“25 After Rachel gave birth to Joseph, Jacob said to Laban, “Send me on my way so I can go back to my own homeland. 26 Give me my wives and children, for whom I have served you, and I will be on my way. You know how much work I’ve done for you.”27 But Laban said to him, “If I have found favor in your eyes, please stay. I have learned by divinationthat the Lord has blessed me because of you.” 28 He added, “Name your wages, and I will pay them.”29 Jacob said to him, “You know how I have worked for you and how your livestock has fared under my care. 30 The little you had before I came has increased greatly, and the Lord has blessed you wherever I have been. But now, when may I do something for my own household?”31 “What shall I give you?” he asked.“Don’t give me anything,” Jacob replied. “But if you will do this one thing for me, I will go on tending your flocks and watching over them: 32 Let me go through all your flocks today and remove from them every speckled or spotted sheep, every dark-colored lamb and every spotted or speckled goat. They will be my wages. 33 And my honesty will testify for me in the future, whenever you check on the wages you have paid me. Any goat in my possession that is not speckled or spotted, or any lamb that is not dark-colored, will be considered stolen.”34 “Agreed,” said Laban. “Let it be as you have said.” 35 That same day he removed all the male goats that were streaked or spotted, and all the speckled or spotted female goats (all that had white on them) and all the dark-colored lambs, and he placed them in the care of his sons. 36 Then he put a three-day journey between himself and Jacob, while Jacob continued to tend the rest of Laban’s flocks. 37 Jacob, however, took fresh-cut branches from poplar, almond and plane trees and made white stripes on them by peeling the bark and exposing the white inner wood of the branches. 38 Then he placed the peeled branches in all the watering troughs, so that they would be directly in front of the flocks when they came to drink. When the flocks were in heat and came to drink, 39 they mated in front of the branches. And they bore young that were streaked or speckled or spotted. 40 Jacob set apart the young of the flock by themselves, but made the rest face the streaked and dark-colored animals that belonged to Laban. Thus he made separate flocks for himself and did not put them with Laban’s animals. 41 Whenever the stronger females were in heat, Jacob would place the branches in the troughs in front of the animals so they would mate near the branches, 42 but if the animals were weak, he would not place them there. So the weak animals went to Laban and the strong ones to Jacob. 43 In this way the man grew exceedingly prosperous and came to own large flocks, and female and male servants, and camels and donkeys.”NIV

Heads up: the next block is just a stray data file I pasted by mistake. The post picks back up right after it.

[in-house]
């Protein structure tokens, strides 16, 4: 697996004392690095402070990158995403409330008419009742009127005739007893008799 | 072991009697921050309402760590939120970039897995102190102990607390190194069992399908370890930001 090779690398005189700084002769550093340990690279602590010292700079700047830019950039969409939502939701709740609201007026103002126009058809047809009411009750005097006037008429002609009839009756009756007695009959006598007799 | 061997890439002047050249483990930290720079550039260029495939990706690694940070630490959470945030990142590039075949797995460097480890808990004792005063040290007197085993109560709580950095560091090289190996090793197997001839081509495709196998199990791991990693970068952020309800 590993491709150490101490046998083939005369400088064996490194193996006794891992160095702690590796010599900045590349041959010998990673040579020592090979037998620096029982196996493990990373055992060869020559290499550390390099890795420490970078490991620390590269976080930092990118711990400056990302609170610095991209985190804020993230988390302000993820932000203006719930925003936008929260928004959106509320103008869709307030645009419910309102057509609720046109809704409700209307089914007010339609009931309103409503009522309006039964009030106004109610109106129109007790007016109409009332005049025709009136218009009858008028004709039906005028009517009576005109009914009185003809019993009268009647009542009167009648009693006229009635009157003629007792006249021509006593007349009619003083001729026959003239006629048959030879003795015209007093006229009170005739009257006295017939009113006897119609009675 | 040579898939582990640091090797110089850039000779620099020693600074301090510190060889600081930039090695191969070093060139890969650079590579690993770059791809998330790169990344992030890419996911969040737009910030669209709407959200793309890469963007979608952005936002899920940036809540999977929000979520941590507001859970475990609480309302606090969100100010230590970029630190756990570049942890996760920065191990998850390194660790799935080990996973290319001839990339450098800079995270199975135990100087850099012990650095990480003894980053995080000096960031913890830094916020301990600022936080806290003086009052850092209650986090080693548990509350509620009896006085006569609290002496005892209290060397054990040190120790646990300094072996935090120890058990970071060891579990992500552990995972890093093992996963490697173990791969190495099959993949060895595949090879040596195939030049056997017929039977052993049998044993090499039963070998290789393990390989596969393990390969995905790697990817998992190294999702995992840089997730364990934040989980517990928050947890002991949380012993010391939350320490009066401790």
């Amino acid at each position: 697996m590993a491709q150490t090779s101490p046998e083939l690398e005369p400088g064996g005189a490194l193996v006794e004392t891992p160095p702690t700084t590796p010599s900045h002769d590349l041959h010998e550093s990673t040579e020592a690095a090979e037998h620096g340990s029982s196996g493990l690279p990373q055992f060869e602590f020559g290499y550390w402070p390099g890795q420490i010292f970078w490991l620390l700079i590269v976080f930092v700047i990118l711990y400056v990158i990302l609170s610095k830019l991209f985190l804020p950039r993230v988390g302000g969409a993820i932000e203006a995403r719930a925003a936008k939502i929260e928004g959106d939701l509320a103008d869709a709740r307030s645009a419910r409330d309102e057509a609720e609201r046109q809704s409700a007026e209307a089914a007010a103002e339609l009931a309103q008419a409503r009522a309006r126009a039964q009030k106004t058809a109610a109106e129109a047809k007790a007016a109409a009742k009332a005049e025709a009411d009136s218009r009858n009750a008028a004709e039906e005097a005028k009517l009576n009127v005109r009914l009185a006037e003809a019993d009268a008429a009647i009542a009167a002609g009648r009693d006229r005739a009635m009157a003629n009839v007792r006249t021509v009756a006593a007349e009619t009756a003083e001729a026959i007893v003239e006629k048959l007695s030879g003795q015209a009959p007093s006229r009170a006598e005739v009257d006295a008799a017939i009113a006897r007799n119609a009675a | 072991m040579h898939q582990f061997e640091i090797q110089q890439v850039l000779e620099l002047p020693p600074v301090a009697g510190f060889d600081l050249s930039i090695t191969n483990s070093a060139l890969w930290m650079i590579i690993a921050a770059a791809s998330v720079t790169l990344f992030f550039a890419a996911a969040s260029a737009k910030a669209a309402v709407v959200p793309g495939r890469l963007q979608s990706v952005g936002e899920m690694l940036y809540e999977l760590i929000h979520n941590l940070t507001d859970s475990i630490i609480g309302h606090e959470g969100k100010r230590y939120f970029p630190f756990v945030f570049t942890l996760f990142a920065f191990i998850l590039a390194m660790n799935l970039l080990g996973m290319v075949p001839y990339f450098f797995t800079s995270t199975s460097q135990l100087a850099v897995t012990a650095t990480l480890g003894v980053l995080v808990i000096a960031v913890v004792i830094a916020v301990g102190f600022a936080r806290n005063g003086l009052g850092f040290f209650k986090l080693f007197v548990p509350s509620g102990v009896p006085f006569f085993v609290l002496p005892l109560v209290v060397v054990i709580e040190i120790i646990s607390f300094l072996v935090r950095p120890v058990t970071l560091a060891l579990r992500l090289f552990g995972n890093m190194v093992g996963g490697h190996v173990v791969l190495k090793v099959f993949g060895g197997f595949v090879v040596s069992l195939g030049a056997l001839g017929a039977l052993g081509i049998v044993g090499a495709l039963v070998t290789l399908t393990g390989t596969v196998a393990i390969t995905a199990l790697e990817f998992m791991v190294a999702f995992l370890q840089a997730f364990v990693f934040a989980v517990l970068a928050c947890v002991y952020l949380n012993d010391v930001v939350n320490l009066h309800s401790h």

‘It was God’s blessing and not Jacob’s schemes that increased the flocks. God was keeping the promises He had made at Bethel (28:13-15). When we are in difficult situations, we can trust God to care for us.’ Warren W. Wierbe: ‘With the Word’, p.37.
I am intrigued at the thought of the blessing of God carried by certain of the great Biblical characters, and how this affected not only them, but also those around them.
‘’You know how I have worked for you and how your livestock has fared under my care. The little you had before I came has increased greatly, and the LORD has blessed you wherever I have been’’ (29,30).
Frederick Beuchener writes helpfully and (I think) beautifully about Jacob:
‘ ‘’See, the smell of my son is the smell of a field which the Lord has blessed,’’ old Isaac says as he lays his hands upon Jacob, and there it all is in a moment: Jacob betrays his brother, dupes his father, all but chokes on his own mendacity, yet the smell of him is the smell of blessing because God, no less than Isaac, has chosen to bless him in spite of everything. Jacob reeks of holiness. His life is as dark, fertile, and holy as the earth itself. He is himself a bush that burns with everything, both fair and foul, that a man burns with. Yet he is not consumed because God out of his grace will not consume him’ ‘Now and Then’, pp.19,20.
It is not a question of whether any of us deserve to be blessed. We manifestly do not. But God blesses in order to make us a blessing. If any of us ‘smell’ of God’s blessing, that aroma is for the sake of others also.
F.B. Meyer points out that there is little in this tale that is to Jacob’s credit, and there is not much to choose between him and Laban. The story is not recorded in Scripture to encourage us to resort to cunning and sharp practices. But it does show that when God chooses to bless someone (and make them a blessing) it is because of His sovereign purposes and not their inherent worthiness. Let’s face it: Jacob needed the Cross, and so do I.
PRAYER: Lord God, I thank you for your many blessings and I acknowledge I do not deserve anything good from your Hand. But as I am the recipient of your abundant blessings, I pray that I may be a blessing wherever you put me in this world.
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